Purchasing furniture for a new home in Mexico can be very stressful and costly. The goal of this column and particularly this three-part article is to help you avoid some of the errors others have made.
To recap, over the past two weeks I wrote about these common mistakes:
- Not allowing enough time – one week is not enough.
- Not setting a realistic budget – the average amount spent on furnishing a 2 bedroom with the style and quality most preferred, is in the $20,000 to $25,000 USD range.
- Buying for looks instead of buying for quality. Make sure the materials will last in this climate.
- Buying furniture you won’t use. Many people buy too many pieces or items not required or rarely used such as dining room sets and spare bedroom sets.
- Not measuring doors and elevators to make sure the furniture you purchased will fit.
Here are some more common mistakes to avoid:
Having unrealistic expectations about shipping and delivery time frames. Ask everyone who has ever furnished a home in Mexico, and they will tell you their story of how whatever they ordered came weeks or months late, or how they waited around their house for days on end for something to be delivered. Logistics in Mexico is not as advanced as in the US and Canada. Trucks do not have GPS for tracking delivery status. There is little point of asking for an item to be delivered a specific week, day or time. In Mexico, it’s best to accept that the item will get there when it gets there.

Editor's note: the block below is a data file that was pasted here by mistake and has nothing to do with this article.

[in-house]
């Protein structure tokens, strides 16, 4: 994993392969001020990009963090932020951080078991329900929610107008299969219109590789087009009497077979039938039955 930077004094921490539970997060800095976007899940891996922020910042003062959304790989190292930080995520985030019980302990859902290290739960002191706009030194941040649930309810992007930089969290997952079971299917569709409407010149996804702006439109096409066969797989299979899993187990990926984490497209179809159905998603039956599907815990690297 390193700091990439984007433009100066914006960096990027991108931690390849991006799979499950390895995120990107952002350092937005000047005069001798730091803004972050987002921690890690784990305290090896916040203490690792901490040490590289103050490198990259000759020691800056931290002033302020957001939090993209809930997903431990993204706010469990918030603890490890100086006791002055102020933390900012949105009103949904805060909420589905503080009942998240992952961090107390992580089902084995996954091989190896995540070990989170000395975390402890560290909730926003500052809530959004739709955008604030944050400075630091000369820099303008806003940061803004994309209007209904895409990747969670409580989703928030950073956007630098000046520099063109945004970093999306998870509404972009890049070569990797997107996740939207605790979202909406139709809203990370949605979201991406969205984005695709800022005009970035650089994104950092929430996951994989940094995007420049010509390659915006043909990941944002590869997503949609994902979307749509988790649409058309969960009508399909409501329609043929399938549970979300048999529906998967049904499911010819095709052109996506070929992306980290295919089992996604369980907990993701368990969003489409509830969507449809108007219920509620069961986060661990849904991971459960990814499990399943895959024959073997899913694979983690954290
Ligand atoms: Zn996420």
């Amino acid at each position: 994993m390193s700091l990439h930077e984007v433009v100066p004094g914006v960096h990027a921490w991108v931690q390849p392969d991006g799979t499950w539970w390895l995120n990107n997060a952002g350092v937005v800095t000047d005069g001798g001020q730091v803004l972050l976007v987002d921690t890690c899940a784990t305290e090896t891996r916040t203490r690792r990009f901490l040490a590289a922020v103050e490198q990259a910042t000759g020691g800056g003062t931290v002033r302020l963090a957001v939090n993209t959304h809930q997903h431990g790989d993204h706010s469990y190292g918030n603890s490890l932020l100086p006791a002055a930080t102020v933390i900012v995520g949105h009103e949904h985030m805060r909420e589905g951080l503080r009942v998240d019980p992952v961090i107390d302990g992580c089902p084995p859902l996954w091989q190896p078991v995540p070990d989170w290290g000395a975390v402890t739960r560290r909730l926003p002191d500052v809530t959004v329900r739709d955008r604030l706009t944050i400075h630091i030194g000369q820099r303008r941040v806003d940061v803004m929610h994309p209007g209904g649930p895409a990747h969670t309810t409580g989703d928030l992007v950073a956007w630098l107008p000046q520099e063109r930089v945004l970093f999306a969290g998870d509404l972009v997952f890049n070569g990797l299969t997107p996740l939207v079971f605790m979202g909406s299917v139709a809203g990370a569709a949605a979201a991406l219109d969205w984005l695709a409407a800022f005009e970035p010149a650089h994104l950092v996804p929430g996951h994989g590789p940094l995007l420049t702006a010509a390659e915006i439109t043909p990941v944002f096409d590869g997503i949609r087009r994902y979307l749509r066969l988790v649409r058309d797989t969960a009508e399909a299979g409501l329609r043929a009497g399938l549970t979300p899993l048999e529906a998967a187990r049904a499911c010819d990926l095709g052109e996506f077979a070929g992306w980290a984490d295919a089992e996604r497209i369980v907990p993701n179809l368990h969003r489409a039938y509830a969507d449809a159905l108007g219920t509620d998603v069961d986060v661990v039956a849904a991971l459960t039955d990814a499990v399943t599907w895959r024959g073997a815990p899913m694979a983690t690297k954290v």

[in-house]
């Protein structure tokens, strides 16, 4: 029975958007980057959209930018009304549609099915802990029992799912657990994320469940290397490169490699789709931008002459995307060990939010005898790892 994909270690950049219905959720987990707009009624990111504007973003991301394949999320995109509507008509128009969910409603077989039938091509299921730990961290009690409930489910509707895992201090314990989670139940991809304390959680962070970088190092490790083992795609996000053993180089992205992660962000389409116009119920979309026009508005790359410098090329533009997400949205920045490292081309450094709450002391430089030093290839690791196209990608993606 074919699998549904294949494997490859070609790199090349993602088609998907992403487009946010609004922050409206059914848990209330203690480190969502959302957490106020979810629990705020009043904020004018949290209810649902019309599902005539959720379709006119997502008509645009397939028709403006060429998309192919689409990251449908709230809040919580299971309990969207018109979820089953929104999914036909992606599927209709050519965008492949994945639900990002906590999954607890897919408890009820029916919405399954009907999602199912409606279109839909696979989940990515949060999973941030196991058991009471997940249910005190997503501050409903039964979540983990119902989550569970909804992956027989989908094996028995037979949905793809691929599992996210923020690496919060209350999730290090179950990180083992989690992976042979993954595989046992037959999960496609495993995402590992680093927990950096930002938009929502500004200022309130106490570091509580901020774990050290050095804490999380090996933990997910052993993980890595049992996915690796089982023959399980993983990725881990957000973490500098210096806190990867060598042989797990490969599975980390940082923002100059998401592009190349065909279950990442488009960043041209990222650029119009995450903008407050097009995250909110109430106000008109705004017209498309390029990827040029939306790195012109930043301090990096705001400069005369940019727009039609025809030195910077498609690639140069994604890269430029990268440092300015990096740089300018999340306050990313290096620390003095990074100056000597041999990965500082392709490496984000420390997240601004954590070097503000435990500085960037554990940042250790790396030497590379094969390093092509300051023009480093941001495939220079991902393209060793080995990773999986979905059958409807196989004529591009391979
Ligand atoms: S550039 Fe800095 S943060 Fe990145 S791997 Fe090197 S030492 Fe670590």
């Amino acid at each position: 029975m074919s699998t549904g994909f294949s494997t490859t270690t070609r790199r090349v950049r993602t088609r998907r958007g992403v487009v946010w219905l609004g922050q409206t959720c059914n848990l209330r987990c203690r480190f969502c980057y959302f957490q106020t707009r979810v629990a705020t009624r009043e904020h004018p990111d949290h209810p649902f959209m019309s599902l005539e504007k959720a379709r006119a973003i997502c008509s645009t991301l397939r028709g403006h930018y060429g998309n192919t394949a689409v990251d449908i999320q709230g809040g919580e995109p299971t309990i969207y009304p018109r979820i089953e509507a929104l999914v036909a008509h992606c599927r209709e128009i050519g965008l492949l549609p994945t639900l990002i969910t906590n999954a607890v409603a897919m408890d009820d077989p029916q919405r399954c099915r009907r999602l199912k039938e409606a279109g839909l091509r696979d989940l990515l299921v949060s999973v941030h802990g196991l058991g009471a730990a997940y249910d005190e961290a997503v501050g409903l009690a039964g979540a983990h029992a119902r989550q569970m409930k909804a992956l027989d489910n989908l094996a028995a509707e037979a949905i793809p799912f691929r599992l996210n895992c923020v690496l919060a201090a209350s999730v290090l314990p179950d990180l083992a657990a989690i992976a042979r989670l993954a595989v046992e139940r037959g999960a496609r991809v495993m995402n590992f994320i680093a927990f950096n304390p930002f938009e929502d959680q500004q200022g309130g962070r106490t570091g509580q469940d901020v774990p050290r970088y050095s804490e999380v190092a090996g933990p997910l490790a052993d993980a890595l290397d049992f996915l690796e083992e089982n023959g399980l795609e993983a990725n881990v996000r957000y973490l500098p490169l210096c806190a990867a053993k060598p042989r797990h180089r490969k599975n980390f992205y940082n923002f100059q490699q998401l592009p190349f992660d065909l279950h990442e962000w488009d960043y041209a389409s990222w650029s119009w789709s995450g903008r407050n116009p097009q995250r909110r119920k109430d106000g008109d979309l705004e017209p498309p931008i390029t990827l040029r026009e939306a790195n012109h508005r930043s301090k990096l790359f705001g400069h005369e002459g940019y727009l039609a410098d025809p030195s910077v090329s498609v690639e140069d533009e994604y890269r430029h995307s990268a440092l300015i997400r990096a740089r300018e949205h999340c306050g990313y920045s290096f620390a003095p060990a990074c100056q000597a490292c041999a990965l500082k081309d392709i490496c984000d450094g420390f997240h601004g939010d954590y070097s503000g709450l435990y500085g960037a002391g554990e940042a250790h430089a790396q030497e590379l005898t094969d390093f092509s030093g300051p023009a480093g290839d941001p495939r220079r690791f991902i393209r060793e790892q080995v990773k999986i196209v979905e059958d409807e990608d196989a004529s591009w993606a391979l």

Expecting a carpenter to build furniture for a lower price. Remember that no matter where you go, you get what you pay for. Furniture created by a carpenter rather than mass manufactured is considered custom. Handmade custom furniture that is made correctly with the right materials and by qualified craftspeople are always more expensive than furniture produced in a manufacturing plant. If you are quoted a low price, be wary. This could mean the materials are sub-par resulting in your furniture warping, cracking or falling apart. Since most carpenters do not offer warranties, you could end up unhappy with your purchase. In Mexico, from what I have heard from people who have gone the route of custom carpentry is 50/50. If you are lucky, it works out. If you are not lucky, you end up losing your money and starting all over again.
Going to Guadalajara to buy everything in one or two days. Guadalajara is very spread out geographically so most of your time will be taken up driving and figuring out how to get around. Salespeople mostly talk Spanish in furniture stores. Most of the stores cater to styles preferred by Mexicans and are not necessarily the comfort level you prefer.